The Matsu-age Torch Lighting festivals, held annually during the month of August, celebrate rural Japanese traditions, bring local communities together, and showcase ancient rituals to locals and visitors alike.
Taking place in three outlying villages in Kyoto—Hanase (August 15th), Kumogahata (August 24th), and Hirogawara (also August 24th), these Kyoto events in August, have drawn increasing attention as a window into Japan’s mystical past.
The Origins and Meaning Behind Matsu-age Festivals
All three Matsu-age festivals are rooted in historical practices involving rituals for warding off fires, praying for bountiful harvests, and honoring the souls of the deceased. At the core of these ceremonies is the commemoration of the local fire deity Atago Daimyojin.
Hanase’s Matsu-age Torch Lighting Event
One of the highlights of the Obon period—a traditional Buddhist holiday honoring spirits—is the Hanase village’s annual torch lighting event held on August 15th. The ritual starts at 20:00 and centers around a twenty-meter tall torch placed by a stream in a field filled with one thousand additional smaller torches. As small lit torches light up against the darkness of nightfall, locals participate by flinging them through the sky while many gather to witness this spectacular event.
The ceremony carries dual significance as a way to send off the dead who return to our world during Obon period and as a prayer for a good harvest—an essential aspect of rural Japanese culture.
Commemorating Atago Daimyojin Through Hirogawara’s Matsu-age
On August 24th, the village of Hirogawara hosts its annual Matsu-age torch lighting festival, starting around 20:30. Like Hanase’s ritual, Torogi—a twenty-meter tall pillar made of Japanese cedar—is erected with a large torch placed on the top.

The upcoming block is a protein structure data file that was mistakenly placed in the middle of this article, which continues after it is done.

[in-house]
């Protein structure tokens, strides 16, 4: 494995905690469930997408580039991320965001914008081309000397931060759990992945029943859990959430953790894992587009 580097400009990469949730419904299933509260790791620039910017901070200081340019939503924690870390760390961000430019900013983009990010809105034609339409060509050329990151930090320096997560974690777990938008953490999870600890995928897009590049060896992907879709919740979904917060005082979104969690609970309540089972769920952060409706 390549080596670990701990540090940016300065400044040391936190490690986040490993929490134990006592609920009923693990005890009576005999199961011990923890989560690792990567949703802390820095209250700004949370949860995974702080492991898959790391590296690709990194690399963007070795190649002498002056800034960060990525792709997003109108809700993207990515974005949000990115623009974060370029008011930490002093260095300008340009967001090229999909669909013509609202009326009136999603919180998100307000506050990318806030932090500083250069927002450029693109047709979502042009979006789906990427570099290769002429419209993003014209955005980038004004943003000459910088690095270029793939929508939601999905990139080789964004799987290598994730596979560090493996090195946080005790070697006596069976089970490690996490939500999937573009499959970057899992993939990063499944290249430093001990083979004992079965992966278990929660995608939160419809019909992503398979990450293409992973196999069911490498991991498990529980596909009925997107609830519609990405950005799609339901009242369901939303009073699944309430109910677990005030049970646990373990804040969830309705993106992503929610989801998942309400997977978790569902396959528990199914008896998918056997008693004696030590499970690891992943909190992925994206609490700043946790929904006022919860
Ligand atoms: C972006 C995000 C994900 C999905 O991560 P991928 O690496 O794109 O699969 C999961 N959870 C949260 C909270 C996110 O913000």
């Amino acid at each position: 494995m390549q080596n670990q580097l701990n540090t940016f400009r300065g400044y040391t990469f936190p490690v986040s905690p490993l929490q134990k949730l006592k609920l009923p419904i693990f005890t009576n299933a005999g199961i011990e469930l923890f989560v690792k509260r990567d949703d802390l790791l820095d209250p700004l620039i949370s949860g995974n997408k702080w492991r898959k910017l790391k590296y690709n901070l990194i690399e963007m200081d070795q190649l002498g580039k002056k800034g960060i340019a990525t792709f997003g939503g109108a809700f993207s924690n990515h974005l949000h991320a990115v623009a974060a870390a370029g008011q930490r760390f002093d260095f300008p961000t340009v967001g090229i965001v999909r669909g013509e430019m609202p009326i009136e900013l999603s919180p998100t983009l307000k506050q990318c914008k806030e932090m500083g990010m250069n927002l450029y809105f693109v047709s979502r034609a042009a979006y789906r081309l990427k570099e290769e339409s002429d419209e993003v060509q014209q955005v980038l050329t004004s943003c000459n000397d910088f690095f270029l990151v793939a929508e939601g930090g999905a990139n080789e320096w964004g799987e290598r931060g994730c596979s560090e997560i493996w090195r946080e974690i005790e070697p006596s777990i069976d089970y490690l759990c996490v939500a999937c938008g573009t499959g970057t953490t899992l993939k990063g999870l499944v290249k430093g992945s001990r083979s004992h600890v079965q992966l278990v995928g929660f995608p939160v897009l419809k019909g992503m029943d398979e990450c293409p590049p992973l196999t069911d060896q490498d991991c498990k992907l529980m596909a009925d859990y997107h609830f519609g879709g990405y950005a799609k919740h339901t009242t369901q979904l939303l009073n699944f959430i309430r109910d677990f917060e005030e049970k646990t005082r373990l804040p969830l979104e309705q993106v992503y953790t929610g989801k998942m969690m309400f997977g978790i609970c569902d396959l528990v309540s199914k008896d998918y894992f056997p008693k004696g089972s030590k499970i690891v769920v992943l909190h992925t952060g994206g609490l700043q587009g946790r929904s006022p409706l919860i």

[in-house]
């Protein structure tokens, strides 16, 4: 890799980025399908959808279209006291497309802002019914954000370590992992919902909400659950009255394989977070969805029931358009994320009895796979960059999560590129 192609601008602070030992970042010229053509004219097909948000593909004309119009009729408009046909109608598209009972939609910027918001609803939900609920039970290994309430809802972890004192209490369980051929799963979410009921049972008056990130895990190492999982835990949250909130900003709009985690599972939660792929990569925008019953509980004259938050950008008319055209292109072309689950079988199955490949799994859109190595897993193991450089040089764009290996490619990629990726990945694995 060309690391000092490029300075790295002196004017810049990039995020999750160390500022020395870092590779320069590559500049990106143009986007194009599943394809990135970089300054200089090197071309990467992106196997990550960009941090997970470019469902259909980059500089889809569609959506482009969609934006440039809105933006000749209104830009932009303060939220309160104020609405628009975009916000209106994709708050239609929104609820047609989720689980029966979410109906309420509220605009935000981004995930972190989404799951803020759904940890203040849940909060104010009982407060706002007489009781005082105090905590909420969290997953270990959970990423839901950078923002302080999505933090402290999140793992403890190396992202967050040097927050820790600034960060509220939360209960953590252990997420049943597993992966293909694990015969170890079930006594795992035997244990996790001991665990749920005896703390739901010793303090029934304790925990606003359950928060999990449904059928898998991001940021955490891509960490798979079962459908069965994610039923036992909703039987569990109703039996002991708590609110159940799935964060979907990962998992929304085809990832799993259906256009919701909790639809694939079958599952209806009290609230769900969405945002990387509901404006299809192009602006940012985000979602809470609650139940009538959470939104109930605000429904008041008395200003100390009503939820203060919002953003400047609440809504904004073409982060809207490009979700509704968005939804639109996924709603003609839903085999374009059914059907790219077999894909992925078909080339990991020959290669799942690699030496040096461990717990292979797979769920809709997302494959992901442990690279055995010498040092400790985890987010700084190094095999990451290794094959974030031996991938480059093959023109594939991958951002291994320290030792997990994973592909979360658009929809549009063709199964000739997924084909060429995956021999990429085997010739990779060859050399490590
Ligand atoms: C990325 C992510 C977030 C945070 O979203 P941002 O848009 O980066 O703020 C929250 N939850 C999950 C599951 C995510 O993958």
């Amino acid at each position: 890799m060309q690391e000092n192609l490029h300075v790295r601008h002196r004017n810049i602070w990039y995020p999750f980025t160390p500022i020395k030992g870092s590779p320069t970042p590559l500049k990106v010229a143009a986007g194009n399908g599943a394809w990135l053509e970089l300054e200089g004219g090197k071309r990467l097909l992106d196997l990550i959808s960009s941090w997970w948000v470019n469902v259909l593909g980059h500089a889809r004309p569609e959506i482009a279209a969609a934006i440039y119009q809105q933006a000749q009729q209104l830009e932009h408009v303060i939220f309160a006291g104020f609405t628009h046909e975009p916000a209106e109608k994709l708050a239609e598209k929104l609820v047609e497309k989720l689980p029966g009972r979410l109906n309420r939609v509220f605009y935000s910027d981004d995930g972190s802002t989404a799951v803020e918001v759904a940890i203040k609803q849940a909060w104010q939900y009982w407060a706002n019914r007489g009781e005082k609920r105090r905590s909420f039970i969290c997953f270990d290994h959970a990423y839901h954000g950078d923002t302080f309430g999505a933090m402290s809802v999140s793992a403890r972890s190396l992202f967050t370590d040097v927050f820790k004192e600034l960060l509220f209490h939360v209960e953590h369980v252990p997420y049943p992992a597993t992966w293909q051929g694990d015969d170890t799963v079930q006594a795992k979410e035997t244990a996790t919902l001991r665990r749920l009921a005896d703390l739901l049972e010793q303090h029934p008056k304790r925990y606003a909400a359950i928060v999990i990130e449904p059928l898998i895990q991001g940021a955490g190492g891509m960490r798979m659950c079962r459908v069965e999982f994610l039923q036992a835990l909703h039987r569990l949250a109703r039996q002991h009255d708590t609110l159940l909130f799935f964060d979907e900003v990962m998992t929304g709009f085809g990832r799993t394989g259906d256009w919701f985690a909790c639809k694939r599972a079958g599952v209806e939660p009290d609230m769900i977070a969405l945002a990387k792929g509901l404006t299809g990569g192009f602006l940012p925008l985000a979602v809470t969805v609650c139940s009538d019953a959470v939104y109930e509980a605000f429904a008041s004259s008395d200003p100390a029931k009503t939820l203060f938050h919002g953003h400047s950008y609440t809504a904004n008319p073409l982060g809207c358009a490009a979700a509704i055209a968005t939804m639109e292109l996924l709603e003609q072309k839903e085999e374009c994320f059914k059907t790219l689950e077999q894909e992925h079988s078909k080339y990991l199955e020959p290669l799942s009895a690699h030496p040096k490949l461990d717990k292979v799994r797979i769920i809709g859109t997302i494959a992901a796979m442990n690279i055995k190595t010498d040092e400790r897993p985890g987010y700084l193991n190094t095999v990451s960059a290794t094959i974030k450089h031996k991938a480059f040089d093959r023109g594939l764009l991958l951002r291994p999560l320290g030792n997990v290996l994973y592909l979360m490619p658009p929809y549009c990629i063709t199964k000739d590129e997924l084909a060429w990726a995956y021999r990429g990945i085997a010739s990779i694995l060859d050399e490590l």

However, Hirogawara’s ceremony departs from Hanase’s by enveloping the Torogi in a magical effect created by surrounding small torches that are set ablaze one after another. This creates magnificent circular trails of fire towering above the observers’ heads.
The Climax of Matsu-age Ceremonies
Hirogawara’s festival reaches its zenith when local men hurl small Agematsu (bundles of wood attached to twine) at the large torch atop the Torogi pillar attempting to set it alight. The crowd cheers with every attempt until the tree-torch finally ignites and crashes to the ground.
The roaring fire is then stoked as villagers bearing large sticks run toward it and cast them into the inferno. The flames climb higher into the sky before eventually dying down, signaling the end of this ancient tradition. A traditional dance follows, returning participants to their modern lives after partaking in this timeless celebration of rural Japan.
The Challenges and Importance of Maintaining Matsu-age Torch Lighting Festivals
Given Japan’s increasing urbanization and depopulation trends in rural areas, concerns have emerged regarding the preservation of these centuries-old traditions. Many villagers start preparing months in advance for these ceremonies as they provide a rare opportunity to connect with their cultural roots.
Notwithstanding these hurdles, attendees continue to place importance on discovering and maintaining these unique events. Locals and visitors alike relish in witnessing this visual fusion of heritage and mystique while uniting in a shared appreciation for rural Japan’s traditions. If you’re up for an enchanting experience, don’t miss the Matsu-age Torch Lightings.
If you want to witness a magnificent display of traditional Japanese fireworks and immerse yourself in the festive atmosphere, don’t miss the Kameoka Peace Festival Hozugawa River Fireworks.